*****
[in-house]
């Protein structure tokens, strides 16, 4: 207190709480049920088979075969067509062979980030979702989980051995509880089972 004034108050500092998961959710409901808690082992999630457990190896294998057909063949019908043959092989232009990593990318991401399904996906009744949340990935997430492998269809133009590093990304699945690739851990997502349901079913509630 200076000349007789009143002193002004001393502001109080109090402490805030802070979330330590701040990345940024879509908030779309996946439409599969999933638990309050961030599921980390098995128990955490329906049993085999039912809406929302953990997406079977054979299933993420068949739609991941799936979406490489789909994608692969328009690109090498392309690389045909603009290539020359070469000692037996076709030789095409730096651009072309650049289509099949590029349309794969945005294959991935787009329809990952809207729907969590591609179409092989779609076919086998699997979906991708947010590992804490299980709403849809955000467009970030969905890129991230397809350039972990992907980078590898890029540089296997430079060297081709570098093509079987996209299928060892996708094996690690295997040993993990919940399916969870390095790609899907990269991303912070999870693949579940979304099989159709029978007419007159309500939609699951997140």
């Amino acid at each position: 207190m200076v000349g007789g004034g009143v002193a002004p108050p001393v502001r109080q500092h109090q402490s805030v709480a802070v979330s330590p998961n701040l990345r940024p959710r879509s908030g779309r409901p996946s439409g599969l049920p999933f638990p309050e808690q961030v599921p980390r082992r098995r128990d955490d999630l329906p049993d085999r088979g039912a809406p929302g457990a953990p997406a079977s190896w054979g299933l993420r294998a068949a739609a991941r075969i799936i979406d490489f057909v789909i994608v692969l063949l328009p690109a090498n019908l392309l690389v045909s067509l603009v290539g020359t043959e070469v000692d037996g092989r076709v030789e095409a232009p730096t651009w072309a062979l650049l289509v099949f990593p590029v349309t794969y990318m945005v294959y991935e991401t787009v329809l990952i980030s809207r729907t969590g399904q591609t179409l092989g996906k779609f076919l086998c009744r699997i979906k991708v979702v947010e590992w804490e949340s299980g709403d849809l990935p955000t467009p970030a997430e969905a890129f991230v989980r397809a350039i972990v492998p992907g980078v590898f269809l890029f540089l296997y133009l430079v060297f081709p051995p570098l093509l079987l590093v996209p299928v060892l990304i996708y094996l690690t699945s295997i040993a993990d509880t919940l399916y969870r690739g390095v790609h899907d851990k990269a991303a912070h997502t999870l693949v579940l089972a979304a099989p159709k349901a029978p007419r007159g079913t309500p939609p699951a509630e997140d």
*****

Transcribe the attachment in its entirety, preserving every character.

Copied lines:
[in-house]
């Protein structure tokens, strides 16, 4: 207190709480049920088979075969067509062979980030979702989980051995509880089972 004034108050500092998961959710409901808690082992999630457990190896294998057909063949019908043959092989232009990593990318991401399904996906009744949340990935997430492998269809133009590093990304699945690739851990997502349901079913509630 200076000349007789009143002193002004001393502001109080109090402490805030802070979330330590701040990345940024879509908030779309996946439409599969999933638990309050961030599921980390098995128990955490329906049993085999039912809406929302953990997406079977054979299933993420068949739609991941799936979406490489789909994608692969328009690109090498392309690389045909603009290539020359070469000692037996076709030789095409730096651009072309650049289509099949590029349309794969945005294959991935787009329809990952809207729907969590591609179409092989779609076919086998699997979906991708947010590992804490299980709403849809955000467009970030969905890129991230397809350039972990992907980078590898890029540089296997430079060297081709570098093509079987996209299928060892996708094996690690295997040993993990919940399916969870390095790609899907990269991303912070999870693949579940979304099989159709029978007419007159309500939609699951997140």
């Amino acid at each position: 207190m200076v000349g007789g004034g009143v002193a002004p108050p001393v502001r109080q500092h109090q402490s805030v709480a802070v979330s330590p998961n701040l990345r940024p959710r879509s908030g779309r409901p996946s439409g599969l049920p999933f638990p309050e808690q961030v599921p980390r082992r098995r128990d955490d999630l329906p049993d085999r088979g039912a809406p929302g457990a953990p997406a079977s190896w054979g299933l993420r294998a068949a739609a991941r075969i799936i979406d490489f057909v789909i994608v692969l063949l328009p690109a090498n019908l392309l690389v045909s067509l603009v290539g020359t043959e070469v000692d037996g092989r076709v030789e095409a232009p730096t651009w072309a062979l650049l289509v099949f990593p590029v349309t794969y990318m945005v294959y991935e991401t787009v329809l990952i980030s809207r729907t969590g399904q591609t179409l092989g996906k779609f076919l086998c009744r699997i979906k991708v979702v947010e590992w804490e949340s299980g709403d849809l990935p955000t467009p970030a997430e969905a890129f991230v989980r397809a350039i972990v492998p992907g980078v590898f269809l890029f540089l296997y133009l430079v060297f081709p051995p570098l093509l079987l590093v996209p299928v060892l990304i996708y094996l690690t699945s295997i040993a993990d509880t919940l399916y969870r690739g390095v790609h899907d851990k990269a991303a912070h997502t999870l693949v579940l089972a979304a099989p159709k349901a029978p007419r007159g079913t309500p939609p699951a509630e997140d």